By Meghan Bodette

Turkey’s occupation of Afrin, Serê Kaniyê (Ras al-Ain), and Gire Spî (Tel Abyad) is creating ideal conditions for the spread of coronavirus in Syria — with severe consequences for efforts to control the spread of the disease in a country already devastated by poverty and war.

Introducing the Disease

On May 9, 2020, the United Nations warned that “several” Turkish security personnel present in Afrin, northern Syria, had tested positive for coronavirus. This was the first credible report of likely cases in the area.

While concerning, the news was not unpredictable. Turkey has one of the worst outbreaks of the disease in the region. And while the border is closed to civilians, military personnel regularly move between Turkish territory and occupied areas of Syria adjacent to the border.

Despite potentially introducing coronavirus to Afrin, occupying forces have shown little interest in preventing its spread there. A report from Syria-based North Press Agency warned that armed groups in the area, which has been occupied by Turkish forces and allied Syrian National Army (SNA) militants since 2018, had taken virtually no measures to stop the spread of the disease.

“There are no health instructions, no awareness campaigns, no sterilization, as if we live on another planet,” a woman living in the city center of Afrin told North Press, noting that she had stopped wearing a mask and gloves due to harassment.

Population Transfers and Displacement

One of the primary goals of both Operation Olive Branch and Operation Peace Spring was to change the demographics of historically diverse areas with large Kurdish populations along Turkey’s border — a policy amounting to ethnic cleansing.

According to Turkish sources, hundreds of thousands of Syrians from other parts of the country — including some living as refugees in Turkey — have been moved into these areas since the occupation began. Many live in stolen homes and have taken possession of businesses and agricultural land left behind by their displaced owners.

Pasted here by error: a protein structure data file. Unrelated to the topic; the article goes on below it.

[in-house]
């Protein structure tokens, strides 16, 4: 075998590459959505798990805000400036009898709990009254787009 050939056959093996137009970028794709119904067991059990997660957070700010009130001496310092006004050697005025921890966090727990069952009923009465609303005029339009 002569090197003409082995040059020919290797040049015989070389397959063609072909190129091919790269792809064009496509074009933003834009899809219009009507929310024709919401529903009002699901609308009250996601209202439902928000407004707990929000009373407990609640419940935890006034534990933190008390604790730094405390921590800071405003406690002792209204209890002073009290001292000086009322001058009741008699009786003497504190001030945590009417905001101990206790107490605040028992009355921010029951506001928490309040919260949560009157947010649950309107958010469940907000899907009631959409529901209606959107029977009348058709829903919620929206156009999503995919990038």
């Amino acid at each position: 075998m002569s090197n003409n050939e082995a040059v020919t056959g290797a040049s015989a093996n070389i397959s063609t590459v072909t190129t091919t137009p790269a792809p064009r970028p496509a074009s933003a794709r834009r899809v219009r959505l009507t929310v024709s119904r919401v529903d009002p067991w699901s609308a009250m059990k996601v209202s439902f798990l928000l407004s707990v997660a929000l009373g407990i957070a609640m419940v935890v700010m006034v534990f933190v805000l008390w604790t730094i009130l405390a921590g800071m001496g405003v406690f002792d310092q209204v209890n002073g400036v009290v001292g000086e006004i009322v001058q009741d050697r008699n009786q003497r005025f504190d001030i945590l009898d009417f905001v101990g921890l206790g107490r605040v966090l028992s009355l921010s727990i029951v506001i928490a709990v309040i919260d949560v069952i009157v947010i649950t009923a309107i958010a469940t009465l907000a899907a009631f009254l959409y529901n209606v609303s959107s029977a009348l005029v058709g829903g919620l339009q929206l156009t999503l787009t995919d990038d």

Reports of continuing population transfers have surfaced as recently as this month. While already a violation of international law, such instances may now be contributing to the spread of coronavirus. Large numbers of people traveling between cities in close quarters without any testing, contact tracing, and quarantine measures is an ideal environment for the disease to spread.

Many of the original inhabitants of these regions are also at higher risk of coronavirus due to Turkish actions. While governments around the world urge their citizens to wash their hands and avoid close contact with others to slow the spread of the disease, hundreds of thousands of IDPs from Afrin, Serê Kaniyê, and Girê Spî shelter in crowded IDP camps without reliable electricity or running water.

In Shehba, where many Afrin IDPs live, a report from ANF News described conditions as harsh. A man living in a partially destroyed school building with about 14 other families told ANF that “about 60-70 people live in this school. The school is already in a very bad situation, and the Turkish state is attacking with mortars. We no longer know what to do against these attacks.”

Political Prisoners at Risk

On March 25, 2020, UN High Commissioner for Human Rights Michelle Bachelet called on governments to take action to prevent COVID-19 from spreading in prisons — in particular focusing on sick and elderly prisoners and those jailed for political reasons.

“Now, more than ever, governments should release every person detained without sufficient legal basis, including political prisoners and others detained simply for expressing critical or dissenting views,” she advised.